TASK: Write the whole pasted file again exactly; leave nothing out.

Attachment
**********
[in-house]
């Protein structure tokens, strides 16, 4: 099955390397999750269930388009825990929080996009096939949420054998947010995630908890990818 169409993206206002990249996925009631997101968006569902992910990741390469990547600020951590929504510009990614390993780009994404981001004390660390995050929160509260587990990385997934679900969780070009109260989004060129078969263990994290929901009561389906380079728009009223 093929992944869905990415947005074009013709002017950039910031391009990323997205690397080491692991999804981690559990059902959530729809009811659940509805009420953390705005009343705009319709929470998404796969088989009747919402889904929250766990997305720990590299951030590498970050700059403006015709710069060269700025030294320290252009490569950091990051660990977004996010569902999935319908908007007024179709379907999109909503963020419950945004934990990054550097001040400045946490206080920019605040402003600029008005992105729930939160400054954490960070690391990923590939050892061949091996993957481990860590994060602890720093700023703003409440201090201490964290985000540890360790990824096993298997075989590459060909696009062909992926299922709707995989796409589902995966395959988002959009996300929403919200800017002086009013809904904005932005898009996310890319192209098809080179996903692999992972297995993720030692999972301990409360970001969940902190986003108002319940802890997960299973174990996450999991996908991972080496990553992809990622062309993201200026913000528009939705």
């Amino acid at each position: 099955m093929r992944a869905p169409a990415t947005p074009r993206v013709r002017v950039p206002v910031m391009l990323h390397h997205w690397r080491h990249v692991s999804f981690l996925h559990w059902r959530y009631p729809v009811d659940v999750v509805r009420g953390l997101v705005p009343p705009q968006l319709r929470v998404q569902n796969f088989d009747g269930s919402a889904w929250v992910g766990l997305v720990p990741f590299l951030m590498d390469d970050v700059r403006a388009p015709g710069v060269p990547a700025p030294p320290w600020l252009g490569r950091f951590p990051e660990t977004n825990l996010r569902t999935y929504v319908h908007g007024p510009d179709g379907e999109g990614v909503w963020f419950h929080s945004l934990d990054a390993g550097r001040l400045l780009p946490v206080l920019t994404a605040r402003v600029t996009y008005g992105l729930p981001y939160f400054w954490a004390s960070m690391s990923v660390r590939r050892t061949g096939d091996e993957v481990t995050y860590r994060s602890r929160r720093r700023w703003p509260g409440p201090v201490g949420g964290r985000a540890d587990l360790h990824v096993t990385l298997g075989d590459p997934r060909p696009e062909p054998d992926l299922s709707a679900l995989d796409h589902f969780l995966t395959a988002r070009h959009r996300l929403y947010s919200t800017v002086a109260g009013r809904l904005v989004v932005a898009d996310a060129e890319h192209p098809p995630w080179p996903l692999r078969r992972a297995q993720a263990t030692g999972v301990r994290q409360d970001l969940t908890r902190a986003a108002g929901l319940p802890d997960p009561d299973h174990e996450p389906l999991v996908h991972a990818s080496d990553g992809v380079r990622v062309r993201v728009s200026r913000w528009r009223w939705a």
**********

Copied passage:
[in-house]
């Protein structure tokens, strides 16, 4: 099955390397999750269930388009825990929080996009096939949420054998947010995630908890990818 169409993206206002990249996925009631997101968006569902992910990741390469990547600020951590929504510009990614390993780009994404981001004390660390995050929160509260587990990385997934679900969780070009109260989004060129078969263990994290929901009561389906380079728009009223 093929992944869905990415947005074009013709002017950039910031391009990323997205690397080491692991999804981690559990059902959530729809009811659940509805009420953390705005009343705009319709929470998404796969088989009747919402889904929250766990997305720990590299951030590498970050700059403006015709710069060269700025030294320290252009490569950091990051660990977004996010569902999935319908908007007024179709379907999109909503963020419950945004934990990054550097001040400045946490206080920019605040402003600029008005992105729930939160400054954490960070690391990923590939050892061949091996993957481990860590994060602890720093700023703003409440201090201490964290985000540890360790990824096993298997075989590459060909696009062909992926299922709707995989796409589902995966395959988002959009996300929403919200800017002086009013809904904005932005898009996310890319192209098809080179996903692999992972297995993720030692999972301990409360970001969940902190986003108002319940802890997960299973174990996450999991996908991972080496990553992809990622062309993201200026913000528009939705």
């Amino acid at each position: 099955m093929r992944a869905p169409a990415t947005p074009r993206v013709r002017v950039p206002v910031m391009l990323h390397h997205w690397r080491h990249v692991s999804f981690l996925h559990w059902r959530y009631p729809v009811d659940v999750v509805r009420g953390l997101v705005p009343p705009q968006l319709r929470v998404q569902n796969f088989d009747g269930s919402a889904w929250v992910g766990l997305v720990p990741f590299l951030m590498d390469d970050v700059r403006a388009p015709g710069v060269p990547a700025p030294p320290w600020l252009g490569r950091f951590p990051e660990t977004n825990l996010r569902t999935y929504v319908h908007g007024p510009d179709g379907e999109g990614v909503w963020f419950h929080s945004l934990d990054a390993g550097r001040l400045l780009p946490v206080l920019t994404a605040r402003v600029t996009y008005g992105l729930p981001y939160f400054w954490a004390s960070m690391s990923v660390r590939r050892t061949g096939d091996e993957v481990t995050y860590r994060s602890r929160r720093r700023w703003p509260g409440p201090v201490g949420g964290r985000a540890d587990l360790h990824v096993t990385l298997g075989d590459p997934r060909p696009e062909p054998d992926l299922s709707a679900l995989d796409h589902f969780l995966t395959a988002r070009h959009r996300l929403y947010s919200t800017v002086a109260g009013r809904l904005v989004v932005a898009d996310a060129e890319h192209p098809p995630w080179p996903l692999r078969r992972a297995q993720a263990t030692g999972v301990r994290q409360d970001l969940t908890r902190a986003a108002g929901l319940p802890d997960p009561d299973h174990e996450p389906l999991v996908h991972a990818s080496d990553g992809v380079r990622v062309r993201v728009s200026r913000w528009r009223w939705a």